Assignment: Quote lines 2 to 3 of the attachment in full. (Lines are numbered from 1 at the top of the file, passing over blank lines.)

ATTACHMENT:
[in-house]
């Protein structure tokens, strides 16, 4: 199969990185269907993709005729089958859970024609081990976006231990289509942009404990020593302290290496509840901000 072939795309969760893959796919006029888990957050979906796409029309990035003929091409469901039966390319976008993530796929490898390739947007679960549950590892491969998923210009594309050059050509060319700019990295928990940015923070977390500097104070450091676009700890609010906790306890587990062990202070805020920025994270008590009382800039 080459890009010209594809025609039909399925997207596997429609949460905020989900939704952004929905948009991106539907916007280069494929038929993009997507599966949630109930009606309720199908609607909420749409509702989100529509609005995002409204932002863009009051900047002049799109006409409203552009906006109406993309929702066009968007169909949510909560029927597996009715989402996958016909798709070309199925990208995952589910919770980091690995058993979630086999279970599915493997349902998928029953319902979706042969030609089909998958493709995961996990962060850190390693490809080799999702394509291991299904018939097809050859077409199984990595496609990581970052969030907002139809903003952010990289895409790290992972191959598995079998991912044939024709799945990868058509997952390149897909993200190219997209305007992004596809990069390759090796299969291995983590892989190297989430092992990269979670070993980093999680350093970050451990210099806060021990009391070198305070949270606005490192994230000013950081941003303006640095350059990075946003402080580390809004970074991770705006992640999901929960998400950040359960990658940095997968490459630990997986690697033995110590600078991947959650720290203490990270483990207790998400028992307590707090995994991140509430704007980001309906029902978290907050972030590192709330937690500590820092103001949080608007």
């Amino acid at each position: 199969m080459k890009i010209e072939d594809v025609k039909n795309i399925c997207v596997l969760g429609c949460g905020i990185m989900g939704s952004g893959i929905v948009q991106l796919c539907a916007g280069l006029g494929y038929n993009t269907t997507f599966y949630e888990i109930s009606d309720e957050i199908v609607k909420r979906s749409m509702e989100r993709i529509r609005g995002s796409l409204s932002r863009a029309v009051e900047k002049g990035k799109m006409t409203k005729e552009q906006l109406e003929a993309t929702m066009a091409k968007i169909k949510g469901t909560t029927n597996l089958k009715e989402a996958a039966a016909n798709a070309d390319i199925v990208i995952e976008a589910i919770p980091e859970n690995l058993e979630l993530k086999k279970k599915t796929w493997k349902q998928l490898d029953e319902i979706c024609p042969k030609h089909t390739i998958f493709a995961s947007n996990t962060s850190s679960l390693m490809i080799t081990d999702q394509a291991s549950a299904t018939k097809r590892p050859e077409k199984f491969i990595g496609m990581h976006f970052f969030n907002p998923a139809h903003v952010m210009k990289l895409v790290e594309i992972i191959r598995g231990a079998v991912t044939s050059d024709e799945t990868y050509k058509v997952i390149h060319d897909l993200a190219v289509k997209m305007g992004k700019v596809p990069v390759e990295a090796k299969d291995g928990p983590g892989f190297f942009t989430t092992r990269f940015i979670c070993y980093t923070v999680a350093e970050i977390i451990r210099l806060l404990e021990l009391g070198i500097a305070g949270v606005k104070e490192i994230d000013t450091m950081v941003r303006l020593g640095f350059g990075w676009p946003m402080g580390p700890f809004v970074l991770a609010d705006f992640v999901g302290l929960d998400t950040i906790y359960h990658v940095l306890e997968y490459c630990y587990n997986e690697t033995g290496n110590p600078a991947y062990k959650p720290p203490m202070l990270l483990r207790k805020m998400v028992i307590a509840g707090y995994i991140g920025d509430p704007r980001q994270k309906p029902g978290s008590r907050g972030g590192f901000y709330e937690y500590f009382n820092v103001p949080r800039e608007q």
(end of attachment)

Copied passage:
């Protein structure tokens, strides 16, 4: 199969990185269907993709005729089958859970024609081990976006231990289509942009404990020593302290290496509840901000 072939795309969760893959796919006029888990957050979906796409029309990035003929091409469901039966390319976008993530796929490898390739947007679960549950590892491969998923210009594309050059050509060319700019990295928990940015923070977390500097104070450091676009700890609010906790306890587990062990202070805020920025994270008590009382800039 080459890009010209594809025609039909399925997207596997429609949460905020989900939704952004929905948009991106539907916007280069494929038929993009997507599966949630109930009606309720199908609607909420749409509702989100529509609005995002409204932002863009009051900047002049799109006409409203552009906006109406993309929702066009968007169909949510909560029927597996009715989402996958016909798709070309199925990208995952589910919770980091690995058993979630086999279970599915493997349902998928029953319902979706042969030609089909998958493709995961996990962060850190390693490809080799999702394509291991299904018939097809050859077409199984990595496609990581970052969030907002139809903003952010990289895409790290992972191959598995079998991912044939024709799945990868058509997952390149897909993200190219997209305007992004596809990069390759090796299969291995983590892989190297989430092992990269979670070993980093999680350093970050451990210099806060021990009391070198305070949270606005490192994230000013950081941003303006640095350059990075946003402080580390809004970074991770705006992640999901929960998400950040359960990658940095997968490459630990997986690697033995110590600078991947959650720290203490990270483990207790998400028992307590707090995994991140509430704007980001309906029902978290907050972030590192709330937690500590820092103001949080608007």
């Amino acid at each position: 199969m080459k890009i010209e072939d594809v025609k039909n795309i399925c997207v596997l969760g429609c949460g905020i990185m989900g939704s952004g893959i929905v948009q991106l796919c539907a916007g280069l006029g494929y038929n993009t269907t997507f599966y949630e888990i109930s009606d309720e957050i199908v609607k909420r979906s749409m509702e989100r993709i529509r609005g995002s796409l409204s932002r863009a029309v009051e900047k002049g990035k799109m006409t409203k005729e552009q906006l109406e003929a993309t929702m066009a091409k968007i169909k949510g469901t909560t029927n597996l089958k009715e989402a996958a039966a016909n798709a070309d390319i199925v990208i995952e976008a589910i919770p980091e859970n690995l058993e979630l993530k086999k279970k599915t796929w493997k349902q998928l490898d029953e319902i979706c024609p042969k030609h089909t390739i998958f493709a995961s947007n996990t962060s850190s679960l390693m490809i080799t081990d999702q394509a291991s549950a299904t018939k097809r590892p050859e077409k199984f491969i990595g496609m990581h976006f970052f969030n907002p998923a139809h903003v952010m210009k990289l895409v790290e594309i992972i191959r598995g231990a079998v991912t044939s050059d024709e799945t990868y050509k058509v997952i390149h060319d897909l993200a190219v289509k997209m305007g992004k700019v596809p990069v390759e990295a090796k299969d291995g928990p983590g892989f190297f942009t989430t092992r990269f940015i979670c070993y980093t923070v999680a350093e970050i977390i451990r210099l806060l404990e021990l009391g070198i500097a305070g949270v606005k104070e490192i994230d000013t450091m950081v941003r303006l020593g640095f350059g990075w676009p946003m402080g580390p700890f809004v970074l991770a609010d705006f992640v999901g302290l929960d998400t950040i906790y359960h990658v940095l306890e997968y490459c630990y587990n997986e690697t033995g290496n110590p600078a991947y062990k959650p720290p203490m202070l990270l483990r207790k805020m998400v028992i307590a509840g707090y995994i991140g920025d509430p704007r980001q994270k309906p029902g978290s008590r907050g972030g590192f901000y709330e937690y500590f009382n820092v103001p949080r800039e608007q």